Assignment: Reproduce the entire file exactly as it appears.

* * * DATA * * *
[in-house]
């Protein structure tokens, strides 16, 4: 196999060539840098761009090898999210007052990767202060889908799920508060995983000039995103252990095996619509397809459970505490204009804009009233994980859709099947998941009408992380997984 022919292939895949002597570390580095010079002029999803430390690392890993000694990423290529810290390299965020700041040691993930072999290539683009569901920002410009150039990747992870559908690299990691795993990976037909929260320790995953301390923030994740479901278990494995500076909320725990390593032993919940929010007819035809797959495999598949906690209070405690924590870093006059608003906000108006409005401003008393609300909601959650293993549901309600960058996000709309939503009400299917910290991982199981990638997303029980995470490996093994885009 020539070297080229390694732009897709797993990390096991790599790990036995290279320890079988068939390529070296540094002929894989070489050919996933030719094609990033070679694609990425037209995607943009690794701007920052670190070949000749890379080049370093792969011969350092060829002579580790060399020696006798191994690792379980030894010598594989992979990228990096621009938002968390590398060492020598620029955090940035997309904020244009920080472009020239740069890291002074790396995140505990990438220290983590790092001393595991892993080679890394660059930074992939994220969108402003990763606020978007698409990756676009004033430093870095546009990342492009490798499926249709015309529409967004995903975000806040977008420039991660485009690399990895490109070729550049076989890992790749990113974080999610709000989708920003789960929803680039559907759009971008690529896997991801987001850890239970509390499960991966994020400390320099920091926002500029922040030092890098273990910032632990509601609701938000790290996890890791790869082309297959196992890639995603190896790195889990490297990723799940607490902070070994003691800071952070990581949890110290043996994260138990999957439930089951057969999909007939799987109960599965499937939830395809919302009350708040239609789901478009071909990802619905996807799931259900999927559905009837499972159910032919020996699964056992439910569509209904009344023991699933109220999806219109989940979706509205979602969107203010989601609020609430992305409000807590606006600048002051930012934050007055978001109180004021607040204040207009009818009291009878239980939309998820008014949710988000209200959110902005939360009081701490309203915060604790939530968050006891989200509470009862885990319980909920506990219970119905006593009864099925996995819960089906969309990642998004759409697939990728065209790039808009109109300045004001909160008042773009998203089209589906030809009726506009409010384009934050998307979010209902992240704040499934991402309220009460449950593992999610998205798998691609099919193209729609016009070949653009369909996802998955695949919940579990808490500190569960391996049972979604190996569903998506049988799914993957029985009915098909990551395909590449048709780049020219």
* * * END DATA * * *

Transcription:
[in-house]
């Protein structure tokens, strides 16, 4: 196999060539840098761009090898999210007052990767202060889908799920508060995983000039995103252990095996619509397809459970505490204009804009009233994980859709099947998941009408992380997984 022919292939895949002597570390580095010079002029999803430390690392890993000694990423290529810290390299965020700041040691993930072999290539683009569901920002410009150039990747992870559908690299990691795993990976037909929260320790995953301390923030994740479901278990494995500076909320725990390593032993919940929010007819035809797959495999598949906690209070405690924590870093006059608003906000108006409005401003008393609300909601959650293993549901309600960058996000709309939503009400299917910290991982199981990638997303029980995470490996093994885009 020539070297080229390694732009897709797993990390096991790599790990036995290279320890079988068939390529070296540094002929894989070489050919996933030719094609990033070679694609990425037209995607943009690794701007920052670190070949000749890379080049370093792969011969350092060829002579580790060399020696006798191994690792379980030894010598594989992979990228990096621009938002968390590398060492020598620029955090940035997309904020244009920080472009020239740069890291002074790396995140505990990438220290983590790092001393595991892993080679890394660059930074992939994220969108402003990763606020978007698409990756676009004033430093870095546009990342492009490798499926249709015309529409967004995903975000806040977008420039991660485009690399990895490109070729550049076989890992790749990113974080999610709000989708920003789960929803680039559907759009971008690529896997991801987001850890239970509390499960991966994020400390320099920091926002500029922040030092890098273990910032632990509601609701938000790290996890890791790869082309297959196992890639995603190896790195889990490297990723799940607490902070070994003691800071952070990581949890110290043996994260138990999957439930089951057969999909007939799987109960599965499937939830395809919302009350708040239609789901478009071909990802619905996807799931259900999927559905009837499972159910032919020996699964056992439910569509209904009344023991699933109220999806219109989940979706509205979602969107203010989601609020609430992305409000807590606006600048002051930012934050007055978001109180004021607040204040207009009818009291009878239980939309998820008014949710988000209200959110902005939360009081701490309203915060604790939530968050006891989200509470009862885990319980909920506990219970119905006593009864099925996995819960089906969309990642998004759409697939990728065209790039808009109109300045004001909160008042773009998203089209589906030809009726506009409010384009934050998307979010209902992240704040499934991402309220009460449950593992999610998205798998691609099919193209729609016009070949653009369909996802998955695949919940579990808490500190569960391996049972979604190996569903998506049988799914993957029985009915098909990551395909590449048709780049020219």